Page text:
4. Identify the tubing set(s) compatible with your device. This is particularly needed for dialysis systems with complex, multi-pump designs and configurations unique to their systems. This information should also be included in the device labeling, so that the user of the dialysis system is informed of the tubing set(s) needed to safely operate the system. Where applicable, the functional testing described in Section VIII (1) should be conducted with the (or one of the) tubing set(s) designated as compatible with your device.
  1. System Features/Functions
    1. Provide a listing of the performance specifications for the various features of the dialysis system, giving both the range of allowable values and the default. This information should be provided, at a minimum, for these parameters:
      1. flow rate that each pump can deliver;
      2. transmembrane pressure;
      3. ultrafiltration rate;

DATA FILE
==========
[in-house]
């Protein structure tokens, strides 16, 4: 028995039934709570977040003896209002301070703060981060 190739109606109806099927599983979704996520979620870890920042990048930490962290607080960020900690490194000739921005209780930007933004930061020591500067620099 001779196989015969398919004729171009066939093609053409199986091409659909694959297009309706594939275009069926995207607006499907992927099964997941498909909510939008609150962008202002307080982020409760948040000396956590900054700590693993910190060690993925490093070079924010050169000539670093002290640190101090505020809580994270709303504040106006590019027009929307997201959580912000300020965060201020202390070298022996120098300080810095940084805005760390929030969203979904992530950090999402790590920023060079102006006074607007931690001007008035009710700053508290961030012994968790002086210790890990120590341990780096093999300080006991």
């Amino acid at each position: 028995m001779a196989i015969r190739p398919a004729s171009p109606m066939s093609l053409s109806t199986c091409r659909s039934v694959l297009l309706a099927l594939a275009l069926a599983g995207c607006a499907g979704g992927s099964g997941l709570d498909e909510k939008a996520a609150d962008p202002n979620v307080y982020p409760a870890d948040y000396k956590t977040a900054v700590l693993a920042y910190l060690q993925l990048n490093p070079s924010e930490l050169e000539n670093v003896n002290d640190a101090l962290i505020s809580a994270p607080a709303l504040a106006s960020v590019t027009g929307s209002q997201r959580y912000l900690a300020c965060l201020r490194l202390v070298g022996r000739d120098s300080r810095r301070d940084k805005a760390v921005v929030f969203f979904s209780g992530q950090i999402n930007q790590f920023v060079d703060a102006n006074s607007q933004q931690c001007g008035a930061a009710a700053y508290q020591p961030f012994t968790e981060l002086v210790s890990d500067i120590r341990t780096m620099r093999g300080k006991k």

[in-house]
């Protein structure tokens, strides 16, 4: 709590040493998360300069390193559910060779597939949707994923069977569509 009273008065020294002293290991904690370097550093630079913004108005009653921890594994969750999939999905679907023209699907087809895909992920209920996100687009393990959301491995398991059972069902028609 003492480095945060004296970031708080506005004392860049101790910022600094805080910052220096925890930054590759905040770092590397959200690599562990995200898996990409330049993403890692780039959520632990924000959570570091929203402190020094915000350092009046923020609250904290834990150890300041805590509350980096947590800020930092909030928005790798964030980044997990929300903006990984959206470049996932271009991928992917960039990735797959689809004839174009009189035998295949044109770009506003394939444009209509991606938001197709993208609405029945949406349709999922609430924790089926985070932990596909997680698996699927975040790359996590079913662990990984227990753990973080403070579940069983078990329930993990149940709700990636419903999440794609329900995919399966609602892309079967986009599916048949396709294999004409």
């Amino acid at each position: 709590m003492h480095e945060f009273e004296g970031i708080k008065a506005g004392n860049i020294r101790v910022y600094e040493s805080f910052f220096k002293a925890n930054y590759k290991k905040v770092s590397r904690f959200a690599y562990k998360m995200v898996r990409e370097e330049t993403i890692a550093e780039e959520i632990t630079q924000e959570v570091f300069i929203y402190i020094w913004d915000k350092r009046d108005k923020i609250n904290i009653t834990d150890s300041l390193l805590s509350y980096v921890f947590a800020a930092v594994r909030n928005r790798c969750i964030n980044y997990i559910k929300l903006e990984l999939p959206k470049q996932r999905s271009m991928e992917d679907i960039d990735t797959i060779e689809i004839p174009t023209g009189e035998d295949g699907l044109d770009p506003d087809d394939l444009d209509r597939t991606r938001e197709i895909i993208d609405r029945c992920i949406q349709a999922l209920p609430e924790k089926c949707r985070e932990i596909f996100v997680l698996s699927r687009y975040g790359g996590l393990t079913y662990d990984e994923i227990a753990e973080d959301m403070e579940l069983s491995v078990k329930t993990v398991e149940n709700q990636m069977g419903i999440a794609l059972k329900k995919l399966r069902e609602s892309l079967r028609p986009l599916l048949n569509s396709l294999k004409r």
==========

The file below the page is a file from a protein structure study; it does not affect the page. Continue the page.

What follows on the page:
4. dialysate temperature
      5. dialysate conductivity; and
      6. arterial and venous pressure.

Each of these values should be compared to those for the predicate device. If the proposed device has a range outside of the range for the predicate device, explain why this difference does not affect the safety or effectiveness of the proposed device.

    1. Provide a listing of the alarms included in the dialysis system For each alarm, provide a description of the alarm (e.g., whether it is audible, visible, etc.) and describe:
      1. the hazard condition that triggers the alarm;
      2. how the machine user must respond to and resolve the alarm; and
      3. how the machine responds to the alarm condition (e.g., system shut down).

Note that this information should be included, at a minimum, in the troubleshooting section of the operator's manual for the dialysis system.